Executive Director of the Center for Nutrition Policy and Promotion: Who Is Angela Tagtow?
In July 2014, Angela Tagtow was appointed to lead the U.S. Department of Agriculture’s (USDA) Center for Nutrition Policy and Promotion, the agency that works to promote improved dietary habits of Americans.
Tagtow grew up in rural west-central Wisconsin, where her father worked for a Veterans Administration medical center. This spurred an interest in medicine, so Tagtow began her college career at the University of Northern Iowa studying pre-med. She got interested in dietetics there and graduated in 1991 with a degree in dietetics and chemistry.
Tagtow worked for two years, beginning in 1992, as a program coordinator for the American Heart Association in Des Moines, Iowa. In 1995, she began work on a Master’s degree in Family and Consumer Sciences Education/Food Science and Human Nutrition at Iowa State University, receiving her degree in 1997. Before even finishing her studies, she began work in 1996 as a regional nutrition consultant for the Iowa Department of Public Health. She worked with a USDA-funded program for special supplemental nutrition for women, infants and children, remaining there until 2006. In 2003 she founded the Journal of Hunger & Environmental Nutrition.
Tagtow subsequently worked on many nutrition-related projects, some of them simultaneously. She started a consulting firm, Environmental Nutrition Solutions, in 2007 that addressed planning, communication, education and policy services in regards to healthy food and water sources.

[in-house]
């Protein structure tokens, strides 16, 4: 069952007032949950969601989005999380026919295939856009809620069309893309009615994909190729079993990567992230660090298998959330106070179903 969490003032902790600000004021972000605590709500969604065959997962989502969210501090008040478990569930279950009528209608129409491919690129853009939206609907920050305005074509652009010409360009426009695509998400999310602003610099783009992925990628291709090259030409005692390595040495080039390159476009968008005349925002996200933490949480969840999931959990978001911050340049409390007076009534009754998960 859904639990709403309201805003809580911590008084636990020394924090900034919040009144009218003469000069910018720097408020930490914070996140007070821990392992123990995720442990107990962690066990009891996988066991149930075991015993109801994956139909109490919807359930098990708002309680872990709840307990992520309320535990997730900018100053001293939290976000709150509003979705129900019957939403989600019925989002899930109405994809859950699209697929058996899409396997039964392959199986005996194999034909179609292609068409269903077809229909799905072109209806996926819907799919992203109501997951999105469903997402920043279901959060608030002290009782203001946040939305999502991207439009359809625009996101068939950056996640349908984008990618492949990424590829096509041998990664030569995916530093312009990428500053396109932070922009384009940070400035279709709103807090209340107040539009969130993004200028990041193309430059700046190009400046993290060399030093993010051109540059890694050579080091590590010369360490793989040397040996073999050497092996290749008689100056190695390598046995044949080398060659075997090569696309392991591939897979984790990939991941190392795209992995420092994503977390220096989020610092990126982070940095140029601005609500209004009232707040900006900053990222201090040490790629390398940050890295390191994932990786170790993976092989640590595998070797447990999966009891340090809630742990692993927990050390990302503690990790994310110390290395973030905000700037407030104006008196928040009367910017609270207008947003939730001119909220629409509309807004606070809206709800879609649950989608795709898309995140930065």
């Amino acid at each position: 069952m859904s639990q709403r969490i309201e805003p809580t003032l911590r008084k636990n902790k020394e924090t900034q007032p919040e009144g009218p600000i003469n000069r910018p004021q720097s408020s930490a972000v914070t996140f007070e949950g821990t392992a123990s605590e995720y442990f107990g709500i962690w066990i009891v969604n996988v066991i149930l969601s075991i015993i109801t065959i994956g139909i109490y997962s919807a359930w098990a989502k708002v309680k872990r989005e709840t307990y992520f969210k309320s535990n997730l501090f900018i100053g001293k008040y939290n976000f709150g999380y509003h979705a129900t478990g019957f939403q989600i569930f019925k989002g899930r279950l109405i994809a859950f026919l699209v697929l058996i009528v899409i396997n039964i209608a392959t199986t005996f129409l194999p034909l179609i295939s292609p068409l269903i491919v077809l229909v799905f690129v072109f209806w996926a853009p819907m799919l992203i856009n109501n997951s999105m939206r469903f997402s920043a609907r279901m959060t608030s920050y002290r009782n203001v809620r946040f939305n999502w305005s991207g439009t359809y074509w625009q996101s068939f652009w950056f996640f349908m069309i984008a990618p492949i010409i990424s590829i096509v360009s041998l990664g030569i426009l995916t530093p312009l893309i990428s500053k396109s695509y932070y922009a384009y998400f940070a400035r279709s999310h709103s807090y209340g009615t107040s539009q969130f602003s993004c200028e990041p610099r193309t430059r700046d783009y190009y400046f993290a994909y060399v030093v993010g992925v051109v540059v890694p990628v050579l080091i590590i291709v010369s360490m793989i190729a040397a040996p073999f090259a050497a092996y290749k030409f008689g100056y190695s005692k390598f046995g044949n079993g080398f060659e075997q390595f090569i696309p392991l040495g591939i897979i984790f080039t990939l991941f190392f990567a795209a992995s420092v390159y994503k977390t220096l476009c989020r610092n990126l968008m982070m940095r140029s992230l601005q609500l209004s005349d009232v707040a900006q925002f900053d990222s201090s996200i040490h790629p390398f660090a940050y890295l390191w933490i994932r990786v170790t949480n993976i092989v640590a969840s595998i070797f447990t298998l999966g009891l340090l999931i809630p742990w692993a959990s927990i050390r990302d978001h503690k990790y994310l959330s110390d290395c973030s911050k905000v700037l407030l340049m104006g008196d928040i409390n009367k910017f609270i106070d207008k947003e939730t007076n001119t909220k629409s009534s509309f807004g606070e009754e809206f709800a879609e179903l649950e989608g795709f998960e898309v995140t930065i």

Tagtow was named in 2008 as a Food & Society Policy Fellow at the Institute for Agriculture & Trade Policy in Minneapolis and co-founded the Iowa Food Systems Council. In 2010, as part of the Council, she founded the Iowa Food Access & Health Work Group. In December 2011, she became project director for Cultivate Iowa, which works to increase garden produce, particularly among low-resource residents of the state.
In her current post, Tagtow has been somewhat of a lightning rod for criticism from the right for her work to make food systems sustainable and ecologically sound, being accused of wanting to force plant-based diets and grass-fed meat and dairy animal products on Americans.
Her husband, Kelly, a former data analyst, is now marketing director for Seed Savers Exchange, which works to preserve heirloom seed varieties.
To Learn More:
Blooming Prairie (by Laurie Potter, Living the Country Life)
A Good Food Checklist for Eaters (by Angela Tagtow) (pdf)
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